December 08, 2004

The Shift from Guns to Cameras

Coats_Bags_03gif.gifThere's been this interesting trend of surveillance where guns are being replaced with cameras, and our favorite cyborg surveillance artist has some interesting thoughts on the subject:

'In today's world, the hand gun has a lesser role to play. Wars are fought with information, and we live in a world in which the appearance of thugs and bandits is not ubiquitous. While there is some crime, we spend most of our lives living in relative peace. However, surveillance and mass media have become the new instruments of social control. Department stores are protected with security cameras rather than by owners keeping a shotgun under the counter or hiring armed guards to provide a visible deterrent. While some department stores in rough neighbourhoods may have armed guards, there has been a paradigm shift where we see less guns and more surveillance cameras.' [Defn. of "Wearable Computer", Steve Mann]

As I've said before, check out the Photographer's Bust Card. Many people think there is some kind of legislation that requires that you get their permission to take photos of them, which is pretty silly when you look around at all the surveillance cameras everywhere, but knowing your rights as a photographer is important, and just like the ACLU bust card, it's worth printing up and putting in your wallet.

Posted by nym at 11:25 PM | TrackBack

July 28, 2004

Open Access Cameras

Open access cameras are the beginning of a truely transparent society. Seems that DNC cops are doing that with unsecured 802.11b cameras, but probably unintentionally. It may be an oversight, but personally I'm all for open access cameras so that power of information is not consolidated solely to the government.

[Link via boingboing]

Posted by nym at 11:18 AM | TrackBack

Surveillance Society

Surveillance in our society is becoming more and more pervallant. I've been thinking about doing a side art project for Burning Man involving mock surveillance, which may not get a good reception from participants. It's interesting because, Burning Man used to be an almost refuge from normal society by people with creative careers. The idea that pictures may escape the event is a controversial idea, but it is generally accepted that pictures will be posted on participant websites.

But despite our regular society getting more and more transparent and locked down in terms of technology, you just don't see surveillance cameras at Burning Man. In fact when I saw a dark sphere looking down on me, I automatically assumed it was for protection of "The Embassy's" satellite uplink from yahoos. As it turned out, the camera was just for recording the event's climax with the burning of the man, as one of the Embassy techies showed me by grabbing a nearby joystick.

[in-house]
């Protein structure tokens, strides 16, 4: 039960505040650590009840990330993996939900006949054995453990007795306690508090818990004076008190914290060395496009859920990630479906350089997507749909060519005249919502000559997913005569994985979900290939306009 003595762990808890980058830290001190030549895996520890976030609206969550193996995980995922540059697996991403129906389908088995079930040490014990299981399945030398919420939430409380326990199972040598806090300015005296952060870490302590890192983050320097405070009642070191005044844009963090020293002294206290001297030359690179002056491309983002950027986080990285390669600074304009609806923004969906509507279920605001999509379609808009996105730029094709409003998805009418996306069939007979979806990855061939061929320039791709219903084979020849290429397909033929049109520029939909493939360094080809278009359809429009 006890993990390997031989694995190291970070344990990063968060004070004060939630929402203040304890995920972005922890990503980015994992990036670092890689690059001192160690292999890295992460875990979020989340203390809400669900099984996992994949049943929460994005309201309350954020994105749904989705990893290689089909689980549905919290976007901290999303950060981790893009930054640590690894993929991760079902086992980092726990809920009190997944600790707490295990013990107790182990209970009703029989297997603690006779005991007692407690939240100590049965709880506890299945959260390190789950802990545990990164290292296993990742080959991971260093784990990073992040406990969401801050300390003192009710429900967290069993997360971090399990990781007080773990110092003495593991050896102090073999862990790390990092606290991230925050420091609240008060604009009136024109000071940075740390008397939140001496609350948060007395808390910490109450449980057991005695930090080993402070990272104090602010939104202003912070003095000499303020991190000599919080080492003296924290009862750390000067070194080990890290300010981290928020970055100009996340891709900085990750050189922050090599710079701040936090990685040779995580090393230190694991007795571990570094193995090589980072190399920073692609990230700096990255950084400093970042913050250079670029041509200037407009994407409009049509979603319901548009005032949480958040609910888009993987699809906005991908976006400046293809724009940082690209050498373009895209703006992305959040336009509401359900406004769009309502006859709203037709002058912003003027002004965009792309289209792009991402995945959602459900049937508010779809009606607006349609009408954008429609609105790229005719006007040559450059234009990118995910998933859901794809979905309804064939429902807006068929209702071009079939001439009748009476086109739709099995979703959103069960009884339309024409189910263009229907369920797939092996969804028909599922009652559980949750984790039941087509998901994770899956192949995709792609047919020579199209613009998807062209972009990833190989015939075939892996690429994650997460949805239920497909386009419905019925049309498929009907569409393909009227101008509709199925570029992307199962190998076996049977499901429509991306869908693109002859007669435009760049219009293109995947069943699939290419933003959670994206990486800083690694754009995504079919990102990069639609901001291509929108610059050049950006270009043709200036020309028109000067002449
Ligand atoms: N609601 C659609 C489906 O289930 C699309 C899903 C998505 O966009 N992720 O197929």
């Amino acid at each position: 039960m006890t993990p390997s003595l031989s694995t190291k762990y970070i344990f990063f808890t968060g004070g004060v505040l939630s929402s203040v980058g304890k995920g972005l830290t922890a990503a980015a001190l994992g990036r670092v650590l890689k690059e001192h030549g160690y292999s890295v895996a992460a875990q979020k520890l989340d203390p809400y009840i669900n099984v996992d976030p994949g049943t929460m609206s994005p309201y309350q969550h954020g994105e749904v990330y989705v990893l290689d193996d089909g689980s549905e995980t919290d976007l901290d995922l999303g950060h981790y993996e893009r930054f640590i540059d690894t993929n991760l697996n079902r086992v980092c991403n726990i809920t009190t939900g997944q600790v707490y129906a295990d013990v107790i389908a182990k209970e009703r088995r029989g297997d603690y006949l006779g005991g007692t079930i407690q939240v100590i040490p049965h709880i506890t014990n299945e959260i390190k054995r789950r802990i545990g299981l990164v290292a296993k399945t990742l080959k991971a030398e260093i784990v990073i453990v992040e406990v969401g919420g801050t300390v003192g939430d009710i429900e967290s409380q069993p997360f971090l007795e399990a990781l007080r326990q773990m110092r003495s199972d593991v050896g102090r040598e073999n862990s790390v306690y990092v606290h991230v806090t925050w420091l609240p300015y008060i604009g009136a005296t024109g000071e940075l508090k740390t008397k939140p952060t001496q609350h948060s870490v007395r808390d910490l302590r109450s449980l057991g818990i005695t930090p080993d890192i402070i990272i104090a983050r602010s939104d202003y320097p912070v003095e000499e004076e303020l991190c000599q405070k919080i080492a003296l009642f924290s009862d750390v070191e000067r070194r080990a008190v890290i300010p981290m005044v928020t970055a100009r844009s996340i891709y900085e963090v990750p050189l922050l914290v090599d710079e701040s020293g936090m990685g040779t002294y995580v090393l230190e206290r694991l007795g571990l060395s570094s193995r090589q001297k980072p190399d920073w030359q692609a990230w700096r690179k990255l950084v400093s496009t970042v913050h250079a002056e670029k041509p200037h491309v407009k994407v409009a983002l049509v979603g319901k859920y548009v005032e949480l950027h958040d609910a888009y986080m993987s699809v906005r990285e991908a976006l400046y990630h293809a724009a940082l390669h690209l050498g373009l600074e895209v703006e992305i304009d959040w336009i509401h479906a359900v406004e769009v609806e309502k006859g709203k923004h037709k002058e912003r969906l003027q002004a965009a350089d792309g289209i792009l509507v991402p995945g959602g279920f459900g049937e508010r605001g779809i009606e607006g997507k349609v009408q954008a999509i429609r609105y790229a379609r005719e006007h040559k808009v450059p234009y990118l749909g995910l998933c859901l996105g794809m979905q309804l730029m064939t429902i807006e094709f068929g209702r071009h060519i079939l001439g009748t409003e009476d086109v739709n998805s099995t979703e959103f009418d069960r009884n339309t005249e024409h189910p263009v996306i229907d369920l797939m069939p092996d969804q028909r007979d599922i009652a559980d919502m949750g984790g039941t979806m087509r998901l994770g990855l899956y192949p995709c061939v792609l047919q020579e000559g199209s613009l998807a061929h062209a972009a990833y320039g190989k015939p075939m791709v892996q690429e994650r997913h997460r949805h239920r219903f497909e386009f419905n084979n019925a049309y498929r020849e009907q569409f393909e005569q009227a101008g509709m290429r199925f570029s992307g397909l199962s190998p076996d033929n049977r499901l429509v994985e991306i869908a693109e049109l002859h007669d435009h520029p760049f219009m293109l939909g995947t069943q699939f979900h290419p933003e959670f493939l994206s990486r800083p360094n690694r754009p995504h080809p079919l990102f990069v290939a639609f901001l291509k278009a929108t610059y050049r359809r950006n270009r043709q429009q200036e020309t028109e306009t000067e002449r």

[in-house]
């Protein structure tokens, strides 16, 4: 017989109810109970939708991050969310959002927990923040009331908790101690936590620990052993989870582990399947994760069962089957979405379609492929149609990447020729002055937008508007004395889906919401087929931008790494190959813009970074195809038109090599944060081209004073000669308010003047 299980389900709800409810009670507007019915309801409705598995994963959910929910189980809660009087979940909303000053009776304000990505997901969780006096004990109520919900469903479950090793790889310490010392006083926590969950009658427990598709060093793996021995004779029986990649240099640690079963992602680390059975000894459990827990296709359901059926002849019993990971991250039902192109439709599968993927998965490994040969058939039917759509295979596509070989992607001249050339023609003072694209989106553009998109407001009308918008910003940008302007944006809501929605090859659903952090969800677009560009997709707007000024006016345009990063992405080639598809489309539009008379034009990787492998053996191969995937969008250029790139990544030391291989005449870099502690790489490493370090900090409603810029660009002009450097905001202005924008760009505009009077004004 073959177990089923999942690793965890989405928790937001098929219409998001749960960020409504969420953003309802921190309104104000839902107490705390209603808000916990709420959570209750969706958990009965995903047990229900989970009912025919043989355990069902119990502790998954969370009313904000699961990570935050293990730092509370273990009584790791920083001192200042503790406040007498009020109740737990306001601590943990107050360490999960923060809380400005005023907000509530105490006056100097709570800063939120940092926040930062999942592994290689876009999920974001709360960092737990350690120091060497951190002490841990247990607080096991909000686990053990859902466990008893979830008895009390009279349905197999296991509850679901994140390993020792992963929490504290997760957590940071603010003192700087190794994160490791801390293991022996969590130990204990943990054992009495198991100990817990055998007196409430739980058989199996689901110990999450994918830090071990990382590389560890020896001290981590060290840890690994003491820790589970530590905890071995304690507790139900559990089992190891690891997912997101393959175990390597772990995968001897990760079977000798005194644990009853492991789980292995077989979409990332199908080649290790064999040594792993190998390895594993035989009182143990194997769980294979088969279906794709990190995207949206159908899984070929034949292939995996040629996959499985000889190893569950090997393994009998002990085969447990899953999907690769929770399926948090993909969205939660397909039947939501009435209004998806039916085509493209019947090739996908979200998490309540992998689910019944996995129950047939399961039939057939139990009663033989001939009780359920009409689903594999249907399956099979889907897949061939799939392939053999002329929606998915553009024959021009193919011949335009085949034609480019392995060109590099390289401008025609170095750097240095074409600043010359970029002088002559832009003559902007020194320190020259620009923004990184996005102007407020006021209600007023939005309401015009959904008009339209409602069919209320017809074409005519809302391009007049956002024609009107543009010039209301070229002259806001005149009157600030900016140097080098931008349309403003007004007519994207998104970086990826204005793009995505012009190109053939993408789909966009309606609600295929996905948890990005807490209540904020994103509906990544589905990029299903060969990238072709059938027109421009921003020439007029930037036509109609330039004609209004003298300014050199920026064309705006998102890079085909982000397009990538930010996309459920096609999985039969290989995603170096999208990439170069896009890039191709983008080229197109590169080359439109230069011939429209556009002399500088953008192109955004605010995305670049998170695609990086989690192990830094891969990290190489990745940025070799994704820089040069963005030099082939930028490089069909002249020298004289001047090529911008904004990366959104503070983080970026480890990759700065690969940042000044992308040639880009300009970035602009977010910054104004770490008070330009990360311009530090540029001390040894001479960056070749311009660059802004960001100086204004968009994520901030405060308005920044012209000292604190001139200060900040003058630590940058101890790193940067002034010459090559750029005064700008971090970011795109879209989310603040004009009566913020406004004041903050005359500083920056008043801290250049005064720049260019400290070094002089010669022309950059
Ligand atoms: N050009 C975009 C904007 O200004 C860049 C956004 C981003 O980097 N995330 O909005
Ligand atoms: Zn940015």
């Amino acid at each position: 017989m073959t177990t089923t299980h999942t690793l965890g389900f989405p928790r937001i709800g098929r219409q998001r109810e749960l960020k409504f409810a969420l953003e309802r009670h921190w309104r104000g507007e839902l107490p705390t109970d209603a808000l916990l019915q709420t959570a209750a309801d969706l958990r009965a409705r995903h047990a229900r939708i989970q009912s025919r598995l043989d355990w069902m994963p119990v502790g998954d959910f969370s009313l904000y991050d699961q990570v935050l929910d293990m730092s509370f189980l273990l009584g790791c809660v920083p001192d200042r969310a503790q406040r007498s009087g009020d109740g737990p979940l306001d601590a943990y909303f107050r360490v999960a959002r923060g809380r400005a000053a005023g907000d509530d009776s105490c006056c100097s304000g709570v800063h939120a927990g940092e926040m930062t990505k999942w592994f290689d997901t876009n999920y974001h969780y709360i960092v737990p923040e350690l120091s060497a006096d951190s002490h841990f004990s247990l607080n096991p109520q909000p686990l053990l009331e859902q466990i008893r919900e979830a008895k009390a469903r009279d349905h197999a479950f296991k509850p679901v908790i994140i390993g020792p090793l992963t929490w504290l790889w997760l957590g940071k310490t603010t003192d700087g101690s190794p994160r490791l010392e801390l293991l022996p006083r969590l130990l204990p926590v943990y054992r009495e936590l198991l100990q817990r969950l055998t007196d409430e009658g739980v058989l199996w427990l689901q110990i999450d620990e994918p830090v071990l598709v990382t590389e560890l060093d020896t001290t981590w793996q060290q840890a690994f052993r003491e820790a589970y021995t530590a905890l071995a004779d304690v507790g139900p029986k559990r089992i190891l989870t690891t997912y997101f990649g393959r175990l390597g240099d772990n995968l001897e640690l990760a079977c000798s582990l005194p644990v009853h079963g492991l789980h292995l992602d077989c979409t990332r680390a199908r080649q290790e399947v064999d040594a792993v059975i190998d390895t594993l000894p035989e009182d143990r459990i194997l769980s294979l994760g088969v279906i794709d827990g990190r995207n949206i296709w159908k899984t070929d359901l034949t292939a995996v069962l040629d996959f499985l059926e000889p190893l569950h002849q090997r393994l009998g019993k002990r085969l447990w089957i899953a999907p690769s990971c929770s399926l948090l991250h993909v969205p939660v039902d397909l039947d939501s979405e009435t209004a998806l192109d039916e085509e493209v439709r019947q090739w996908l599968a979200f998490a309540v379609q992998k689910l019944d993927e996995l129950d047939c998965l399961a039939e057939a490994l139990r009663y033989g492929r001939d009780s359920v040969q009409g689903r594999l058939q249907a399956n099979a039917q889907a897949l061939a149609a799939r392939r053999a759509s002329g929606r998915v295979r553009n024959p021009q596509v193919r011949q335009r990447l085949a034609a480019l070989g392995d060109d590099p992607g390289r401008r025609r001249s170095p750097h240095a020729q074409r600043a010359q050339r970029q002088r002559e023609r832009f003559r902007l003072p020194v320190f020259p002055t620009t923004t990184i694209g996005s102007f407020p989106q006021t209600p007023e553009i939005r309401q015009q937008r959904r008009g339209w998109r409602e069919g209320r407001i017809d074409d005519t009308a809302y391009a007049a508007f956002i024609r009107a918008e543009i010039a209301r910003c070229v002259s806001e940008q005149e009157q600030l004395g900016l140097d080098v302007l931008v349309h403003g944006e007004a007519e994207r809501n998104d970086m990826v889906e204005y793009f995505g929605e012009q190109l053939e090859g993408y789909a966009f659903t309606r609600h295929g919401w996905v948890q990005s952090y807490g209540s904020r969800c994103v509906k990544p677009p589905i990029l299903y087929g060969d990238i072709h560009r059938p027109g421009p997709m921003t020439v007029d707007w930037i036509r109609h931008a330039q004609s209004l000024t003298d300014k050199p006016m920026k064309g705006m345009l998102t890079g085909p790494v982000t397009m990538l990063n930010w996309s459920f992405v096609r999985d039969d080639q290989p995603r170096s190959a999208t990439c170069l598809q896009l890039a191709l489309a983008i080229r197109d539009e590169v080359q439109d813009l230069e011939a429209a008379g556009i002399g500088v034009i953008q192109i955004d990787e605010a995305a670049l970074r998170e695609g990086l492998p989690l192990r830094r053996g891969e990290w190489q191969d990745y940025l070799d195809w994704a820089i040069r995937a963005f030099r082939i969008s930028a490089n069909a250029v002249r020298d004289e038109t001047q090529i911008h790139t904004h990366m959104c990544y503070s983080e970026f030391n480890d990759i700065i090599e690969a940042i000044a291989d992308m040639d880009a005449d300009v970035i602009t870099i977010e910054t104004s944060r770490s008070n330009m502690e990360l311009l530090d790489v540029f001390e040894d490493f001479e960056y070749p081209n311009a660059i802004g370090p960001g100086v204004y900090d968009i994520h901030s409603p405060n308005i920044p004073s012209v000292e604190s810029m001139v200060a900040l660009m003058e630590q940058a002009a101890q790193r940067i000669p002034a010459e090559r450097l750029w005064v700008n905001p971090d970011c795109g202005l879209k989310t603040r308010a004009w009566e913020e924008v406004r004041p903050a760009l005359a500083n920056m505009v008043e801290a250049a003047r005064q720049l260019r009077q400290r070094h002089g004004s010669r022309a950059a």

And there are other projects which involve cameras on the playa, such as Folding Time, which is described as "A Timewave Panorama of Burning Man Showing the Rise and Fall of Black Rock City". Even so, I think transparency at Burning Man is something many are experiencing and reacting to by building more private camps and less willing to talk to "strangers". Donalde Davis wrote this in his conclusion of Burning Man 2003 (last year):

"When I first went to Burning man in 1997 the event was half its current size and you could do anything you liked with impunity so long as it didn't involve guns, explosives, and non art cars. There were no arrests that year, the police serving as a constructive rather than a harassment influence and no greedy gun toting BLM goons peering into private areas.

Of course now long gone are the days one could safely light up a pipeful of Cannabis or urinate out in the emptiness. A web of surveillance using night vision equipment provided nearly as little privacy, even out in the open, as in a prison yard.

This years Burning man festival was in my observation a fabulous thing to experience, undoubtedly continuing to send out cultural 'echoes' as more people realize what fun such a thing can be. There is more talk of regional similar events springing up. Perhaps at such smaller burns the initial freedoms will be enjoyed until they too grow large enough to attract the attention of the cops and especially those BLM swine. Inevitably with enough people involved things have to be reigned in a bit to keep folks from getting killed. Such concerns as well as the headaches of grappling with federal agencies and groups hostile to the event have confronted the Burning man organization over recent years."

Which is why I'm pretty sure people would tear down my artwork if I made a non functional sculpture like this:

Posted by nym at 10:03 AM | TrackBack